Thorsten Overgaard digital photography courses, seminars and eBooks, on-line courses and one-on-one tutoring
Digital photography courses, seminars, on-line courses and one-on-one tutoring
My goal is to instill enthusiasm in any photographer and raise his or her skill level, self-confidence and production volume. And I do.
By: Thorsten Overgaard
The very basis of becoming a better photographer stems from first having an intention to advance, an intention to improve. An intention to take a certain challenge, any particular thing that you think of, and then you have an idea that you would like to improve.
I generally don't focus on technology or offer Nirvana for gearheads. But I recognize any sort of photography as an art form and a way to communicate on an aesthetic level without words. Which is an ability we all have and which can be improved from no matter what level you are at.
And that is the only business plan I have: I can make you a better photographer by insatlling enthusiasm and raise skill level, self-confidence and production volume.
Since I started delivering photo seminars some years ago I have expanded the ways to share what I know. And here is an overview.
1. One-on-one tutoring with Thorsten Overgaard
Working with Leica S2 and timing by shooting bicycles in speed.
Student working with models, natural light and me and my assistant as helpers
Working with model and natural light, wardrobe and assistants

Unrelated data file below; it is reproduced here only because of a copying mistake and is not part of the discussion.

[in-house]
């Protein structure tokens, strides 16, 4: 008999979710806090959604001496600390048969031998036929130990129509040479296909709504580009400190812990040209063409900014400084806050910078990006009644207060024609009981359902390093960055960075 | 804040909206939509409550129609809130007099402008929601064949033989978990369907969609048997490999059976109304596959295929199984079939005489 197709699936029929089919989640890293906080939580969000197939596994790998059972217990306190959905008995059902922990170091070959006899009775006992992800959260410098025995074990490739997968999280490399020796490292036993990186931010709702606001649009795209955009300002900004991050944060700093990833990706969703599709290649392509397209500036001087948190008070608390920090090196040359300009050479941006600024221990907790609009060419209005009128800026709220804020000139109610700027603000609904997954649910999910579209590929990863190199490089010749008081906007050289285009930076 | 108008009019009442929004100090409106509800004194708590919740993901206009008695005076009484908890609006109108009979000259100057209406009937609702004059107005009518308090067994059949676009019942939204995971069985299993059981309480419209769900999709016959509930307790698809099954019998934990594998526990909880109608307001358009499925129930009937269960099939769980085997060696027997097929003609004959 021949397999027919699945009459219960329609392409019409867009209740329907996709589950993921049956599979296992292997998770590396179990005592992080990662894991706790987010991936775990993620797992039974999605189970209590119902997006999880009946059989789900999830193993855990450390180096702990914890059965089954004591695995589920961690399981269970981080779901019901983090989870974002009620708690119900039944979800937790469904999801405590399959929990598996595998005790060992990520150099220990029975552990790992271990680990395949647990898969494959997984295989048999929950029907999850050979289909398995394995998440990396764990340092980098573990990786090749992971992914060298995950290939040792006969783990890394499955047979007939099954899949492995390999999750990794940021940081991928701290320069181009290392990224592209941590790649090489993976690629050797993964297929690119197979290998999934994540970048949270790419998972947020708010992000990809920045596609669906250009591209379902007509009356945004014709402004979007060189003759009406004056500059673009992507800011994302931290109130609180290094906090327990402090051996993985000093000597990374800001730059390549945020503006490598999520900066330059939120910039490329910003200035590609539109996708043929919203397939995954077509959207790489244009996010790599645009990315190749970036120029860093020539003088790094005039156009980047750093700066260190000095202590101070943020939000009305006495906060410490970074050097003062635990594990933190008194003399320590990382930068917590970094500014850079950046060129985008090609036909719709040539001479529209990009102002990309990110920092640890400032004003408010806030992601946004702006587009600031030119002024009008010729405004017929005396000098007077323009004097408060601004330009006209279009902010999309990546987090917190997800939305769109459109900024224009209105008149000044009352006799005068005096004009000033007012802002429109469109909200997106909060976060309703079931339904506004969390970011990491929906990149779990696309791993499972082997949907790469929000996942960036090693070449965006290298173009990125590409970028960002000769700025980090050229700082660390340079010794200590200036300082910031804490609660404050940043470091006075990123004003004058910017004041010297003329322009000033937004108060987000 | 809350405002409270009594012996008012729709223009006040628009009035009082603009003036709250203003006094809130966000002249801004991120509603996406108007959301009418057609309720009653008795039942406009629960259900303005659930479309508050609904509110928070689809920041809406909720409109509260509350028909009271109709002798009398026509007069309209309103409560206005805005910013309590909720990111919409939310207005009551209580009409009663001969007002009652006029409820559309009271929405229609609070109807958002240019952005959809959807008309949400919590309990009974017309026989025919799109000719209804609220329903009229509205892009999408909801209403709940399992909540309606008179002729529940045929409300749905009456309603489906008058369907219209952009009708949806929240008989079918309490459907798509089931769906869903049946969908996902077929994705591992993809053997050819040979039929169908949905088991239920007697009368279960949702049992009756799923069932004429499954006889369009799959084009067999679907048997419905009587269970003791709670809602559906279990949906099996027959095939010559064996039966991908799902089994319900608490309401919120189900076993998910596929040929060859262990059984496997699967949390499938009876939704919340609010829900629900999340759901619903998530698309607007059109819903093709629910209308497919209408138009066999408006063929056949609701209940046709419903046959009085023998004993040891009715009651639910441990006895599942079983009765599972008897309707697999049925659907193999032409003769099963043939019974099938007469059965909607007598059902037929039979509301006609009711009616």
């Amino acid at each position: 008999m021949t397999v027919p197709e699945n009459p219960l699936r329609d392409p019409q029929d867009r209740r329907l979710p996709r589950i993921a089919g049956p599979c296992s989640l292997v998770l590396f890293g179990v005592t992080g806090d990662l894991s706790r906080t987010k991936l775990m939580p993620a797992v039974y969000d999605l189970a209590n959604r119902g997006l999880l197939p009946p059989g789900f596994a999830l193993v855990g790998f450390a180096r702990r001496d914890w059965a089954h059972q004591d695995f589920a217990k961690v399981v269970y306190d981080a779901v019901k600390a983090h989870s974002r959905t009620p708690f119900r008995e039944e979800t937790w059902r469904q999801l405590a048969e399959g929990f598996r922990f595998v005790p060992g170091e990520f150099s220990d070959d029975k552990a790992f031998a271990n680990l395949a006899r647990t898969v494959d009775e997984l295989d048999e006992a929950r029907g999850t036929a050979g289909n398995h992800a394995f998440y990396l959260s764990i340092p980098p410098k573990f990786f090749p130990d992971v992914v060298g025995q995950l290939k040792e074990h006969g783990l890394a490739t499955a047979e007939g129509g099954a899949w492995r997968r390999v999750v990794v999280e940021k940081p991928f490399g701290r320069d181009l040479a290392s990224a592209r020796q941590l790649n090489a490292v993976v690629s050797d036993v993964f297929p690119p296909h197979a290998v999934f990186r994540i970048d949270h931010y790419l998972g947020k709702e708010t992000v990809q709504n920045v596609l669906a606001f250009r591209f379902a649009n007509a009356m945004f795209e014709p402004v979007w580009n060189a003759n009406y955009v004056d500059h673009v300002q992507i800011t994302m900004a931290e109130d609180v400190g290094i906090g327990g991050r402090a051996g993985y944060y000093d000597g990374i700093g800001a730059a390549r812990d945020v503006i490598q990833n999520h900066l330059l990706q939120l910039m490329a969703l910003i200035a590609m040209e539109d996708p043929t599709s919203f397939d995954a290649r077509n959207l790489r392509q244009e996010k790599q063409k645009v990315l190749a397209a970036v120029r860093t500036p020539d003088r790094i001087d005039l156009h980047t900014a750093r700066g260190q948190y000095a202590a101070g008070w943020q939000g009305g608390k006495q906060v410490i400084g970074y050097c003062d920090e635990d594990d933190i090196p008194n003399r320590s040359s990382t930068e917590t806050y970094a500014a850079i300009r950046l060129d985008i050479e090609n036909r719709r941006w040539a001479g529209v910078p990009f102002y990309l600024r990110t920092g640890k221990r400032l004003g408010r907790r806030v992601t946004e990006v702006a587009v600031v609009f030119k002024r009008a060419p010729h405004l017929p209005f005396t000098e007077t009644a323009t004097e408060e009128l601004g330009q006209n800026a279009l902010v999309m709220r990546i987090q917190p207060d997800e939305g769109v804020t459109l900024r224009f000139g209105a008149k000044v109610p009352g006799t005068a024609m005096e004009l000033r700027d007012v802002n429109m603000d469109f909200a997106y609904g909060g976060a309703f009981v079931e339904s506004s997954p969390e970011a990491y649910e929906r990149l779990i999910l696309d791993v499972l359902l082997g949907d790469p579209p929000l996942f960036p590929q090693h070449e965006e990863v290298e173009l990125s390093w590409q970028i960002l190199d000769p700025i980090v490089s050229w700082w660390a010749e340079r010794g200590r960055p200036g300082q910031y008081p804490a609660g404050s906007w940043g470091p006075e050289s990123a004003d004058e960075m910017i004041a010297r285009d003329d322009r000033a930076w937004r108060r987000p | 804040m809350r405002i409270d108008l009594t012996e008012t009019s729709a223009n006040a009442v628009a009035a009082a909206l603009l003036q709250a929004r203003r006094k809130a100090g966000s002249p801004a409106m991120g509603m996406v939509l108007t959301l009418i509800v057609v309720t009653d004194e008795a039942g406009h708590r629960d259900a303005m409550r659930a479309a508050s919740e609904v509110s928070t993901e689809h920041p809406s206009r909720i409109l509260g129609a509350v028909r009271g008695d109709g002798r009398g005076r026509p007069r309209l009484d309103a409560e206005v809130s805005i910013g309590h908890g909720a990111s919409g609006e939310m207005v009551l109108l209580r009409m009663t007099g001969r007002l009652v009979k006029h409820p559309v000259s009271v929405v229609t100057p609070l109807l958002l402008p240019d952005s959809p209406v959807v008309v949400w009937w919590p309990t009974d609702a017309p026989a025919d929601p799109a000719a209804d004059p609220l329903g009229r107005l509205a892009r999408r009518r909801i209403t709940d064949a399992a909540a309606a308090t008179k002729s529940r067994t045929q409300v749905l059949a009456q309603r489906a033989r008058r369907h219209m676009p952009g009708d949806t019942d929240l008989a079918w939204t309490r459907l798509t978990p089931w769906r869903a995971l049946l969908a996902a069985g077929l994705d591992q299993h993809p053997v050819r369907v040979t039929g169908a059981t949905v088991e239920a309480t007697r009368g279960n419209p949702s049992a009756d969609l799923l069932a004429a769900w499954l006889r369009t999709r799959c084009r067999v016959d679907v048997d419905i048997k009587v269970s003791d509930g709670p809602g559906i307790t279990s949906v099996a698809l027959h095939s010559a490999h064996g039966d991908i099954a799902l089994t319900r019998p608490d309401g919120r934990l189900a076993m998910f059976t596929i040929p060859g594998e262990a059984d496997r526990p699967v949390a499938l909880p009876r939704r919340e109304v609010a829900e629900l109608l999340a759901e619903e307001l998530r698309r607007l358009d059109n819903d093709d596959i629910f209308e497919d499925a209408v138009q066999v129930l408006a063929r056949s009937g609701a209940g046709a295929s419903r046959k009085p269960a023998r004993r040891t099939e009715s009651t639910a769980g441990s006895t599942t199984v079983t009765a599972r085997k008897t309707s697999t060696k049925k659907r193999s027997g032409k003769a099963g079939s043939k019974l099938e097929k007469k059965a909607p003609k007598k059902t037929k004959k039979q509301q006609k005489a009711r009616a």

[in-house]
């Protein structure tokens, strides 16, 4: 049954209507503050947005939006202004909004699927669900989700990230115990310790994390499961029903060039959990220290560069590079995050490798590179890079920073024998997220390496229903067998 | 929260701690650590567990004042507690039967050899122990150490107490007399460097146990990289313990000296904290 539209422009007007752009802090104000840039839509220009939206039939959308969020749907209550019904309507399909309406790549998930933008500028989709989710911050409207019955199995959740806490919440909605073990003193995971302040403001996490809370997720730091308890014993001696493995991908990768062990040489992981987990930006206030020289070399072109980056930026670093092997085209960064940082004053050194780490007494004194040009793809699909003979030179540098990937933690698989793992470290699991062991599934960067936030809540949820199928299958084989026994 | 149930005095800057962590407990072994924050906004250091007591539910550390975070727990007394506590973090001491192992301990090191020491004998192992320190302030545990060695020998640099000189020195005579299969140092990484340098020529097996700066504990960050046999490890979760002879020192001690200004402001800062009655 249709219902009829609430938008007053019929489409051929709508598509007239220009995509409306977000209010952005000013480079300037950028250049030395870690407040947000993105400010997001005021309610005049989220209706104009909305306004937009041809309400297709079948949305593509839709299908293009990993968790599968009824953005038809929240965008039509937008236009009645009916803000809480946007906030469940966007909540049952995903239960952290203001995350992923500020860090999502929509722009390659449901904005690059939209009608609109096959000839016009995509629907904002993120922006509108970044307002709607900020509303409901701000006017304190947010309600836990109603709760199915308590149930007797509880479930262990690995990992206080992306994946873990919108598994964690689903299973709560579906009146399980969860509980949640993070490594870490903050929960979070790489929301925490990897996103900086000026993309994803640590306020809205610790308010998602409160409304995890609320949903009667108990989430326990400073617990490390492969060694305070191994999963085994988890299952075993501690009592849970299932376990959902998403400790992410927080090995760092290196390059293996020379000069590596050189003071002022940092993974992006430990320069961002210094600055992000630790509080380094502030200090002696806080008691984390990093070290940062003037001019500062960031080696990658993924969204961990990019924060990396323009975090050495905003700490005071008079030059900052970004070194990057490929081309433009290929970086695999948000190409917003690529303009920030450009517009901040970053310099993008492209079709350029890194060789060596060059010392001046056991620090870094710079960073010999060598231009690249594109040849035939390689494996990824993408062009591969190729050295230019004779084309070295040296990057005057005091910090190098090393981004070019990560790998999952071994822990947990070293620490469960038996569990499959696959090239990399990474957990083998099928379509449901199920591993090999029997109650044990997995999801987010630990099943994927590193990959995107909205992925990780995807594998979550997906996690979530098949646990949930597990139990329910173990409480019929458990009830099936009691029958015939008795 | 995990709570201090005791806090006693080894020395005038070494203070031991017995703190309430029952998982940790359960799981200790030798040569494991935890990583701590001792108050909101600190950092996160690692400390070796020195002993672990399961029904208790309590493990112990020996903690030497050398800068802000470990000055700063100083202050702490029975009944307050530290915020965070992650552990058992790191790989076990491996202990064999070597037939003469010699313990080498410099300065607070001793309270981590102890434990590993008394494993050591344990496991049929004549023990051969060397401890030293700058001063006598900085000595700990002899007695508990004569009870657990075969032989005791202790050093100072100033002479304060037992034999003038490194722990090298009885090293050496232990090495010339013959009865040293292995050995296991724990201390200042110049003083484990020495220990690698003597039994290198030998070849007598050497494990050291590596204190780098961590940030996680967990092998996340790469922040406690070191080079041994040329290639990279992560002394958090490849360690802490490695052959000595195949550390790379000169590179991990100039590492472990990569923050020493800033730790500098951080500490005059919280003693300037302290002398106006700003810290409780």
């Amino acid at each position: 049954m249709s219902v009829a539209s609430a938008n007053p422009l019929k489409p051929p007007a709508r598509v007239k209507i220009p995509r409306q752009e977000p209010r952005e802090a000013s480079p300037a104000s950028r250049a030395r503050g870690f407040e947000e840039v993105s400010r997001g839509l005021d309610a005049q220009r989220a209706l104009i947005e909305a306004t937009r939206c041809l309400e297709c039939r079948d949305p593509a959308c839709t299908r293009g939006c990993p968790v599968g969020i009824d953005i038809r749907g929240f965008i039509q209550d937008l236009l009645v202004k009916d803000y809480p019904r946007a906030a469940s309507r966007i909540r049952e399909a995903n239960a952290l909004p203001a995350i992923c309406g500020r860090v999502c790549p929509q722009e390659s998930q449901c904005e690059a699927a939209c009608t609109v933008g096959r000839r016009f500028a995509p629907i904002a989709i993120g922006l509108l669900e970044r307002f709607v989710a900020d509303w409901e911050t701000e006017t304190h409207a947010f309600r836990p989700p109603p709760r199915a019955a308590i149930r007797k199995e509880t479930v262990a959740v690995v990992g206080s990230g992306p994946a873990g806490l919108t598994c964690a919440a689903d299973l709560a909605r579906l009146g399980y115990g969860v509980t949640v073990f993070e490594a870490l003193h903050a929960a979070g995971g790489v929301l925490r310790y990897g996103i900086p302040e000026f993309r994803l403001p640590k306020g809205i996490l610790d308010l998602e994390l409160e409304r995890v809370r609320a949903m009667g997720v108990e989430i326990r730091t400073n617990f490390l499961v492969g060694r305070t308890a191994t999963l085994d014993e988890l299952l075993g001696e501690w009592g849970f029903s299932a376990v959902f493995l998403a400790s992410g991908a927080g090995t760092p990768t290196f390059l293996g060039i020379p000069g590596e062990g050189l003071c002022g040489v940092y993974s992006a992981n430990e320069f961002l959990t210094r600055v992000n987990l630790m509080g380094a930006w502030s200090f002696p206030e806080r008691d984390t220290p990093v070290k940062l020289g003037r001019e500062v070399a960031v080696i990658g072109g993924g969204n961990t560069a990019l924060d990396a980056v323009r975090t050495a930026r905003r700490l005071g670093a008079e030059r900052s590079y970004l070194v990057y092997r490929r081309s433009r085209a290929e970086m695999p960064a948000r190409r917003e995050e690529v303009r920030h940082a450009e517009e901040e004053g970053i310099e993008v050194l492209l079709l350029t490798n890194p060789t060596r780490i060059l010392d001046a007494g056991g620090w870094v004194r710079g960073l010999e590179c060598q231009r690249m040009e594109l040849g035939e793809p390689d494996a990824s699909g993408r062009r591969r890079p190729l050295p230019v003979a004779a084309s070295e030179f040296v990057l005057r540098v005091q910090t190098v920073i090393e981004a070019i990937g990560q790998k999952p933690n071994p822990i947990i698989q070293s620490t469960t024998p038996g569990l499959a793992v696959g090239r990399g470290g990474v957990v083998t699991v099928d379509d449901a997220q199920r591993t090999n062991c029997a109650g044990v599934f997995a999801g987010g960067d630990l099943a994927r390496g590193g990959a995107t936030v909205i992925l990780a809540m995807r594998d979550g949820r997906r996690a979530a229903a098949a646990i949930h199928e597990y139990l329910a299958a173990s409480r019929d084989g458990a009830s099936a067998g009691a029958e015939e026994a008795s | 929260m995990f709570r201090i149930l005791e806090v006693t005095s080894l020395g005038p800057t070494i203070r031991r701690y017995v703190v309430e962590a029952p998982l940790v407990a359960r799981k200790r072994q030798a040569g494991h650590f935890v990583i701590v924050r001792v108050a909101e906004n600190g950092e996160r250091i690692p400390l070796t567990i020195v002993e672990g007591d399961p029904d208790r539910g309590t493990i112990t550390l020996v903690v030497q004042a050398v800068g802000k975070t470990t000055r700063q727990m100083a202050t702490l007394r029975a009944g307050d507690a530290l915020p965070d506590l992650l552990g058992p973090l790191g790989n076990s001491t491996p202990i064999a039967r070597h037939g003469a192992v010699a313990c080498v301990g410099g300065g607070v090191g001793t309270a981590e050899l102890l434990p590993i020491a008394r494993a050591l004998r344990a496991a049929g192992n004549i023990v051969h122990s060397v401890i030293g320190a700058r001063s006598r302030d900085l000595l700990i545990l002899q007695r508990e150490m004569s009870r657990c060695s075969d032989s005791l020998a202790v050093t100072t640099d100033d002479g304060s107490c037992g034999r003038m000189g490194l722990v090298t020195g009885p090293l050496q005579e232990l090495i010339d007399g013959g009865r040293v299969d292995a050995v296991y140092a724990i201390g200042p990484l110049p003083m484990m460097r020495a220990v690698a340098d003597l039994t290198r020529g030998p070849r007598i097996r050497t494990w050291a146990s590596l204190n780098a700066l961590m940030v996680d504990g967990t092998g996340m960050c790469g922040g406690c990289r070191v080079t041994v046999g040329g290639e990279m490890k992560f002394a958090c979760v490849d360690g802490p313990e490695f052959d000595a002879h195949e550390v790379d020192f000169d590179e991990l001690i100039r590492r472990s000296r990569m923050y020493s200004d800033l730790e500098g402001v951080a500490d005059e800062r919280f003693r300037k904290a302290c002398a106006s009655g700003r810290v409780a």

A very fun and exclusive offer is my one-on-one training. It's usually a week or two of personalized workshop in the editing office and out shooting models and real life, mixed with bits of theory I find necessary to go over. It can take place anywhere in the world we see fit.
For some people it makes sense that now they have spend tens of tousands of dollars on equipment, they should spend a bit more money and learn how to utilize it, without spending months or years learing by them self. The need is always very specific why the tutoring is tailored to the exact need and choice of equipment.
Some times one-on-one training can be an afternoon where we go shoot and address a certain skill or problem. It's very easy to fix things and see how they are done correct when you experience them, rather tha read about them.
"This spring I spent a week with Thorsten Overgaard in Denmark. It was terrific! I would recommend the one-on-one course to anyone interested in photography.